Your first book?
It’s called The Laughing Diplomat by Daniele Varè, who was an Italian diplomat in the 1920s and 30s. I got it from my grandmother as a jeune diplomat, and it seemed to be a crummy second-hand bookshop number that should be off to Oxfam. But it was a fascinating book! Because what Varè captures is the excitement of representation, and the elegance of it as a profession in those days, from a time when diplomacy was glamorous. However, there’s more to it than that. First the title – diplomats don’t laugh, they smile. There’s a wonderful line in one of Douglas Hurd’s novels about the English as a people of thin smiles, and English diplomats have very thin smiles. So the idea of a laughing diplomat was rather a counterintuitive one. And this particular chap managed to have fun: he had a great appetite for the good things of diplomacy, had some pretty interesting times, and he wrote them up brilliantly.
Who was Varè?
He worked his way up through the ministry and was posted in China, Siberia, and around Europe – Vienna, Geneva – a lot of the old capitals. They gave him quite a good career, and along the way there are scenes of romance, intense political manoeuvring, and ‘grandeur and decadence’. But of course the sinister undertone is that he was increasingly representing a fascist dictatorship, and ultimately there had to be a disjuncture between the honourable way in which he represented his country – the very stylised nature of the exchanges he would take part in – and the thuggishness of the system he was there to represent.
Eventually it had to break, but the book as a result carries this wonderful feeling of, you know, the clichéd line about diplomats being ‘honest men sent abroad to lie for their country’ – he wasn’t lying, he was doing the best within the system to say what was true, but eventually the cord snapped. It’s a first person account both of the colour of being a diplomat, but then also making the point that what you’re representing is ultimately more important than how you represent it.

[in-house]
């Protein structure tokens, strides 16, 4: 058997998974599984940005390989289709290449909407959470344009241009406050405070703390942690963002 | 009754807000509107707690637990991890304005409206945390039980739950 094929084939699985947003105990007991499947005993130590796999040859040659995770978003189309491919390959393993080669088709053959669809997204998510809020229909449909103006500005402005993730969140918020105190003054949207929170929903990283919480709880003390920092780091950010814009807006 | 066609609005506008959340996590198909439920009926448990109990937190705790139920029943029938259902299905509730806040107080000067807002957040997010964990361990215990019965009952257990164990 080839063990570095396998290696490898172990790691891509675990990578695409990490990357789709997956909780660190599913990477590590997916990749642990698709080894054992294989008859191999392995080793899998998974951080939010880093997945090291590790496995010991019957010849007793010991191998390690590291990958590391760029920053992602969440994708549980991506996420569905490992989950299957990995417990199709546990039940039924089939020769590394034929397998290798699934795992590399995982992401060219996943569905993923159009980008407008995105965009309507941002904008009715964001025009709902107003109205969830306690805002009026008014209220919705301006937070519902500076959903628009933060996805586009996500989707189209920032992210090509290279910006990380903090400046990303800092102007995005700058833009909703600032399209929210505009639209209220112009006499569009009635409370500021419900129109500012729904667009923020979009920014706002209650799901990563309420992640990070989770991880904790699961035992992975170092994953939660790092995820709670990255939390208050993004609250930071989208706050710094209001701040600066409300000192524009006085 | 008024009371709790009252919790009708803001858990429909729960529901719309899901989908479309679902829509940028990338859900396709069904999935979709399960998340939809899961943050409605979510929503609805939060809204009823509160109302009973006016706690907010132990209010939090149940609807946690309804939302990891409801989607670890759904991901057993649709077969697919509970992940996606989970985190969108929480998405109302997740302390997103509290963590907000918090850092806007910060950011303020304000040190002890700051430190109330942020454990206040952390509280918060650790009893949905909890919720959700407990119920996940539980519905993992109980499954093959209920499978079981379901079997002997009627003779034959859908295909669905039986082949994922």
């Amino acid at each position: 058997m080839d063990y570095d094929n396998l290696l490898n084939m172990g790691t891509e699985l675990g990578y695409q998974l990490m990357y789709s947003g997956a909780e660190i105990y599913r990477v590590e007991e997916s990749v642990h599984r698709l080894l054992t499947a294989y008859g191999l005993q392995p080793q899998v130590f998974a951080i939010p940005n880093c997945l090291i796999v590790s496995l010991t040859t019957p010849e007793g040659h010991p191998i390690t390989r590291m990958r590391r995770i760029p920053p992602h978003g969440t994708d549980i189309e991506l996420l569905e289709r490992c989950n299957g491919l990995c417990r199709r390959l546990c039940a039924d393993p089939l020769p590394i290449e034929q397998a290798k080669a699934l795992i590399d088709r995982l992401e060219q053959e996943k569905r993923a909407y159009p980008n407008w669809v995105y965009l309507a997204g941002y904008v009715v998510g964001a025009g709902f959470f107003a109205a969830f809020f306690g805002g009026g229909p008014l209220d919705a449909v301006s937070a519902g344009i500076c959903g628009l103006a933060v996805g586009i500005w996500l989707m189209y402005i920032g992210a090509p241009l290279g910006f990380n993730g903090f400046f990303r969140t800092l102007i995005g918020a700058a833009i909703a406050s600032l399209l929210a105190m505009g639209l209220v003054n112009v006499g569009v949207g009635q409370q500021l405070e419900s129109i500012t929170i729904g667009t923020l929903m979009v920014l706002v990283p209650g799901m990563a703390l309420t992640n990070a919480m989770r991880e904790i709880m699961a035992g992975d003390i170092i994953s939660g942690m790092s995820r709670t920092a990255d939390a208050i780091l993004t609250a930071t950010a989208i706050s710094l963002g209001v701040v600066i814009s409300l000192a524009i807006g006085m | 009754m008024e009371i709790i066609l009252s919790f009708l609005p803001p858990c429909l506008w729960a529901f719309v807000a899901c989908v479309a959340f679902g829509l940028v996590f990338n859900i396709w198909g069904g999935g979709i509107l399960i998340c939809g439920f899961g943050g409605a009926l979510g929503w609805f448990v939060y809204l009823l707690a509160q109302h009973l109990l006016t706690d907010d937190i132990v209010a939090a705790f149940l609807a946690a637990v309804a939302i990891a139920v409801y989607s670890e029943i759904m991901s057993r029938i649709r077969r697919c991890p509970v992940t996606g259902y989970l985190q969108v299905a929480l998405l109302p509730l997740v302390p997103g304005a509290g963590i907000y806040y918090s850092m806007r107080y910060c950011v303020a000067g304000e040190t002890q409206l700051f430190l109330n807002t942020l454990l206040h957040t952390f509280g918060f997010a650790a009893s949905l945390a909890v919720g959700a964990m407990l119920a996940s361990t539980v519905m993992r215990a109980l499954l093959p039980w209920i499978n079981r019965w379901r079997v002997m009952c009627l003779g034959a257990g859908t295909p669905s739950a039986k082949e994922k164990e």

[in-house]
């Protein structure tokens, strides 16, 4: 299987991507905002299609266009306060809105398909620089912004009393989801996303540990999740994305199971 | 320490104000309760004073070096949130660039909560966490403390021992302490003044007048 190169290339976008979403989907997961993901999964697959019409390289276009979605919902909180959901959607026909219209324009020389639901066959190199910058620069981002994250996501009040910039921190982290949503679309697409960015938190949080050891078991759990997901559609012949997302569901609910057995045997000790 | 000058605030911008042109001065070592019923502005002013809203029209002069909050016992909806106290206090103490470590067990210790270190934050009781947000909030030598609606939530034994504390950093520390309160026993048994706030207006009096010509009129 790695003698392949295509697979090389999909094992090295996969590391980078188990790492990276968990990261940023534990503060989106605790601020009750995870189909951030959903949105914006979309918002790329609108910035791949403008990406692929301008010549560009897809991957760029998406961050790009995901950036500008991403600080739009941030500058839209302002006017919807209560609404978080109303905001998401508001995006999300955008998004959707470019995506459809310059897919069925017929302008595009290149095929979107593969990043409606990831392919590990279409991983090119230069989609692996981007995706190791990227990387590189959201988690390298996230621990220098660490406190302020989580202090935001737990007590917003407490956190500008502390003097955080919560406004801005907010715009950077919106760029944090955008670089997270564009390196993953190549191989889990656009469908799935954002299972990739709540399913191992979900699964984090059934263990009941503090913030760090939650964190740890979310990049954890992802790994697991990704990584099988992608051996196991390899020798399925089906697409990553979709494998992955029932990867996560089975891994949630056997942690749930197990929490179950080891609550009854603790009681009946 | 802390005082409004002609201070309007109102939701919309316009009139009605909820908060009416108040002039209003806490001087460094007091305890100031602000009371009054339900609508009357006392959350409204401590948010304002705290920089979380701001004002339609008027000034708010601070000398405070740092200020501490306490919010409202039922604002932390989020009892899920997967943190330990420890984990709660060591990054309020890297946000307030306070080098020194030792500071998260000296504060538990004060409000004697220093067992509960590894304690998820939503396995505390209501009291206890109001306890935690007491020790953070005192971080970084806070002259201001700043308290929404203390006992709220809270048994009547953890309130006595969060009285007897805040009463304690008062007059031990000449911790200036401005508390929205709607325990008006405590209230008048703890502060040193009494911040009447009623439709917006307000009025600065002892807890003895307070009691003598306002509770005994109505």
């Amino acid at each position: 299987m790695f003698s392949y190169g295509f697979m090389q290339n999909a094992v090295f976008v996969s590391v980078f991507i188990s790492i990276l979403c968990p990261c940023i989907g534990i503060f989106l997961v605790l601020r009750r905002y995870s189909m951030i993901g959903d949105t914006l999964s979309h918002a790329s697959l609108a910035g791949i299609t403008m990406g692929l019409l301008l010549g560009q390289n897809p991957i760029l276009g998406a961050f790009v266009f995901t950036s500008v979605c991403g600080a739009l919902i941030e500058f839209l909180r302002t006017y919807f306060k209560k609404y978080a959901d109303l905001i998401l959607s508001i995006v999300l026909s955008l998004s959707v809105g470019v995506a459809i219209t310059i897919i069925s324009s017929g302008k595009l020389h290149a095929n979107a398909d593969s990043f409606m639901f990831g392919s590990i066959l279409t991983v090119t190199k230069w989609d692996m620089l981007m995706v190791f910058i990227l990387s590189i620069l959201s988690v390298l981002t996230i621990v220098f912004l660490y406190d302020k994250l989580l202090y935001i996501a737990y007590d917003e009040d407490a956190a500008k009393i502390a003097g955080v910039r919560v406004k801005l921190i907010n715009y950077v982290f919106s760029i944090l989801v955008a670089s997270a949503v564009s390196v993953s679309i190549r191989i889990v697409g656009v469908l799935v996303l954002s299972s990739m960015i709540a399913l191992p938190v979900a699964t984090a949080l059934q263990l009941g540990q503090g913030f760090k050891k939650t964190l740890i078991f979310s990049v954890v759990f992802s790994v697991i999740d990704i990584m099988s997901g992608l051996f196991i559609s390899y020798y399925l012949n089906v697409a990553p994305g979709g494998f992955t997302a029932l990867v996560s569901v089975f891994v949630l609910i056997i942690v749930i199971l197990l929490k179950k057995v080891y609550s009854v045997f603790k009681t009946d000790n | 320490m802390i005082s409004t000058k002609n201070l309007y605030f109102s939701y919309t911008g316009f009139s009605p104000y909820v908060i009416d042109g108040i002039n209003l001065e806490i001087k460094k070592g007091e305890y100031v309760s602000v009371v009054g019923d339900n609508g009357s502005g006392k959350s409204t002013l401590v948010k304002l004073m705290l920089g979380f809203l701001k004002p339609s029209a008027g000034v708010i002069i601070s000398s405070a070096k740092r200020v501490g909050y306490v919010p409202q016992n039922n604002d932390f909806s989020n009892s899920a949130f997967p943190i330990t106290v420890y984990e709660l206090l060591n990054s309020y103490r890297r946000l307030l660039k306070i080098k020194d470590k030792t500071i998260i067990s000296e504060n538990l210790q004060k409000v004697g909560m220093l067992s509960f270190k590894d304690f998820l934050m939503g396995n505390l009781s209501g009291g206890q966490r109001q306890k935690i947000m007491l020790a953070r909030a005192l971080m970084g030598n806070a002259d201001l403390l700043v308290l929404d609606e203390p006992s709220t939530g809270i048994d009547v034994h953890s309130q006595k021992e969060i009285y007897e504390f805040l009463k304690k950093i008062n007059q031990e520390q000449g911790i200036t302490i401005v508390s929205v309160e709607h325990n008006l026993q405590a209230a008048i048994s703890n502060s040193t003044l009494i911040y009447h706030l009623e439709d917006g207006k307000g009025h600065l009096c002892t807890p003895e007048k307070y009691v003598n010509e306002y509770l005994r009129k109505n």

Can you forgive him for representing Fascism?
Yes – the early chapters are the ones one can most readily identify with: for his delight in the sheer beauty of the countries he represented Italy in, and the trips he did, the stimulating artistic and cultural figures he met. He had – before we get to the bedrock of representing a rotten regime – an understanding of what diplomacy is about. There’s a lovely line of his: ‘Diplomacy is not like football – instead of trying to win you also have to try and convince the other side that they won’. And that was something that drew me to diplomacy at the outset. Another way of putting it is: ‘The art of letting someone else have your way.’ There’s a modern dimension to his insights, in that diplomacy at its best is about giving the other side a way out, and, even when you’ve trounced them, giving them the feeling that they’ve actually done quite well out of this – not irrelevant to current political developments in the UK.
What is Peacemakers about?
It was published in 2001 and written by Margaret Macmillan, and this is the book that made her, because she took a fresh look at the Versailles Treaty – about which we thought we already knew enough. Where The Laughing Diplomat was very much about the diplomatic lifestyle, here is the high policy: here are those compromises that have to be made between nations, which can be disastrous in their outcome or, in a more unexpected way, can actually do some good. And the beautiful story she tells is how men of goodwill did try to make the Second World War impossible. The Italians, the Chinese and the Japanese put in brief appearances, but it’s mainly about the clash of these three great men – Clemenceau, Lloyd George and Wilson, and the Germans playing their part as best they could. Individually, she takes you through their motivations, their style of operating, and their attempts to get things right.